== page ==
's ill health.
She consulted Mr. Clarke
, but felt afterward that this was a mistake.
“My daemon says: ‘Go and say nothing.
Nobody can help you bear your own child.’
No matter how fatiguing these journeys were, she never failed to find some enjoyment in them; many were the pleasant “fruits of friendship” gathered along the way. Some one of the sisters was sure to have a tiny teapot in her basket; another would produce a spirit-lamp; they drank their tea, shared their sandwiches, and were merry.
She loved to travel with her “dear big Livermore
,” with Lucy Stone
, and the faithful Blackwells
, father and daughter; perhaps her best-loved companion was Ednah Cheney
, her “esteemed friend of many years, excellent in counsel and constant and loyal in regard.”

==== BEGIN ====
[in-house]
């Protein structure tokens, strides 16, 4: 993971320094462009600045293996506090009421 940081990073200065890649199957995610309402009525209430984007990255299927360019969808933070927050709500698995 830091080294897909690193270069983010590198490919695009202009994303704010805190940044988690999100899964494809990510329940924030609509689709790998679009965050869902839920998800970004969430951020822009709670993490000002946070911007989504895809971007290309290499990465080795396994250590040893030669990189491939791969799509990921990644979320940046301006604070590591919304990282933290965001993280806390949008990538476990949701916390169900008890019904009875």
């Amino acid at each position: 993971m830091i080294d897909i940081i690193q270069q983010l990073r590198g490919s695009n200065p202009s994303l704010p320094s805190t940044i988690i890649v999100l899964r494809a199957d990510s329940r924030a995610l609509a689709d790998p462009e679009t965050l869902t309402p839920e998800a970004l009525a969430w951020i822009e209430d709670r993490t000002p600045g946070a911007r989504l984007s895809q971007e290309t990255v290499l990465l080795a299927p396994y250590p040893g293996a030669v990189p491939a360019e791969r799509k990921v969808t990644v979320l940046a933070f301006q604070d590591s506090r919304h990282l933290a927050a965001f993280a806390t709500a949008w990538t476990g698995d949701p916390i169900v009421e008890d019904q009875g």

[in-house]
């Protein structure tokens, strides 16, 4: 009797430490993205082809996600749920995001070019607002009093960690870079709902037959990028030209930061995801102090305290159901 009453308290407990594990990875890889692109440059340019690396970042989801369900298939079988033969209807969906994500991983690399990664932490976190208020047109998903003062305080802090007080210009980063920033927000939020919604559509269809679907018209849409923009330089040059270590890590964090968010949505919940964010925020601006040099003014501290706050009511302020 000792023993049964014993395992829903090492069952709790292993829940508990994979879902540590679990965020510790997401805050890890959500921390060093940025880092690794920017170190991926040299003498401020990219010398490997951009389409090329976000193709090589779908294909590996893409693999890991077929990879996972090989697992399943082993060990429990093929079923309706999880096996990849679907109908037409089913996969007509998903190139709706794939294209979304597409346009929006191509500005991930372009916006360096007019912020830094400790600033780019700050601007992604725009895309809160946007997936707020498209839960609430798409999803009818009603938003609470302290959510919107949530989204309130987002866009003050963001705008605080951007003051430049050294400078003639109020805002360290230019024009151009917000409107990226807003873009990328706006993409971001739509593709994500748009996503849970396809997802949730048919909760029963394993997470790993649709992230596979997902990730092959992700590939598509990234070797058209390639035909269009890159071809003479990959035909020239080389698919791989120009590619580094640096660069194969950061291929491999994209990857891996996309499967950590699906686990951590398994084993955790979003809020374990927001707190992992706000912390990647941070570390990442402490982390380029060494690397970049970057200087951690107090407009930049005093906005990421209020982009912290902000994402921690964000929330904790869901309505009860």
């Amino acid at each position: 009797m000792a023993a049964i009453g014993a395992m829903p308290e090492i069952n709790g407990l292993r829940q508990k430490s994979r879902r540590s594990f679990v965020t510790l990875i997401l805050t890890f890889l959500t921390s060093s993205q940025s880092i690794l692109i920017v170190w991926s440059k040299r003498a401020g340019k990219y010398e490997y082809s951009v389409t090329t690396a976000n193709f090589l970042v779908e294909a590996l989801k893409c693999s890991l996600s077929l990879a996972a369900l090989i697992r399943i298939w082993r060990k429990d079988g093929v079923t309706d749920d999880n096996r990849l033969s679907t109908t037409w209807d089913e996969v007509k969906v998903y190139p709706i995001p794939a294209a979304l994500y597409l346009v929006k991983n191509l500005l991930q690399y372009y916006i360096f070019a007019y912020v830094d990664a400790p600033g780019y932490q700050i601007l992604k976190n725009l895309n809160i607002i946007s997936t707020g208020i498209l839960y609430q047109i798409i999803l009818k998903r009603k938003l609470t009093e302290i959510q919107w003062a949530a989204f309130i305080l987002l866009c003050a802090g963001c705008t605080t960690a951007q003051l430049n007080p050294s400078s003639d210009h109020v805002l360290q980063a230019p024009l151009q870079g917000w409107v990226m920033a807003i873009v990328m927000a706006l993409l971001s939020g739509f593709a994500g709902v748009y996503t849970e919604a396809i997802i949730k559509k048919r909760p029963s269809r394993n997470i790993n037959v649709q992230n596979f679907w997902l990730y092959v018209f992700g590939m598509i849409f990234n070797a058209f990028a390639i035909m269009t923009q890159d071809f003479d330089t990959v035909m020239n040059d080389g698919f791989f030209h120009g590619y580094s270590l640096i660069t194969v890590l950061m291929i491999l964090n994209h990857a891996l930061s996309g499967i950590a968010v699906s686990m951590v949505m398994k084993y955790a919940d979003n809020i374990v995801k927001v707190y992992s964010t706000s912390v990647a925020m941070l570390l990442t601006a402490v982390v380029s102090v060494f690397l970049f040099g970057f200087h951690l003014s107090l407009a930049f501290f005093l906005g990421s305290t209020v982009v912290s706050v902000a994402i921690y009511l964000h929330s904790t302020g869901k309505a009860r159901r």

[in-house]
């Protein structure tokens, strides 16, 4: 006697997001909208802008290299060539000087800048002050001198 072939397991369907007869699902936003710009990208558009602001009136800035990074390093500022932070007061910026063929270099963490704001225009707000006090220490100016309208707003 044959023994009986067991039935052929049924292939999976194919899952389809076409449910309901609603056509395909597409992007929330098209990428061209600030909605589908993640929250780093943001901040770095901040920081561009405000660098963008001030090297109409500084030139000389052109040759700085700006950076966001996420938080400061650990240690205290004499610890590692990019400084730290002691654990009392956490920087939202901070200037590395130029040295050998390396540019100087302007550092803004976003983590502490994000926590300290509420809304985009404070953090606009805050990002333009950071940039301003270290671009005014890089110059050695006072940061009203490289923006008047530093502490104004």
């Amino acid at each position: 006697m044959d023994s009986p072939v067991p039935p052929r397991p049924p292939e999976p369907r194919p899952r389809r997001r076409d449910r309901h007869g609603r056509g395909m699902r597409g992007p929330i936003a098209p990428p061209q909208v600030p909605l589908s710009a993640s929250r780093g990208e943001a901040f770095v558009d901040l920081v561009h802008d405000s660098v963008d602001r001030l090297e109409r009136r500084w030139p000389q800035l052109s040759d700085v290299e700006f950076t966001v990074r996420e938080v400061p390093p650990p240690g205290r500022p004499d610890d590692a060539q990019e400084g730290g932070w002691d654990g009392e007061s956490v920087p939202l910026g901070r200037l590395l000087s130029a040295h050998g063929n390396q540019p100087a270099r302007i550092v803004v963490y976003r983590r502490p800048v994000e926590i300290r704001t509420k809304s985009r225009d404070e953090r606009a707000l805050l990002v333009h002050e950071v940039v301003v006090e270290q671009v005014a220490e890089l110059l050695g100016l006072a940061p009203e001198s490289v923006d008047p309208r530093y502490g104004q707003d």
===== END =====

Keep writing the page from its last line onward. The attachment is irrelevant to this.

Once she and Mrs. Cheney
appeared together at an “A. A.W.”
meeting in a Southern city, where speaking and singing were to alternate on the programme.
It was in their later years: both were silver-haired
Our mother was to announce the successive numbers.
Glancing over the programme, she saw that Mr.
So-and-So was to sing “The two Grenadiers.”
With a twinkling glance toward Mrs. Cheney
, she announced, “The next number will be The two Granny Dears
The Reverend Antoinette Blackwell
, describing one of these journeys, says:--
“As we went onward I was ready to close my eyes and ‘loll’ or look lazily out to see the flying landscape ”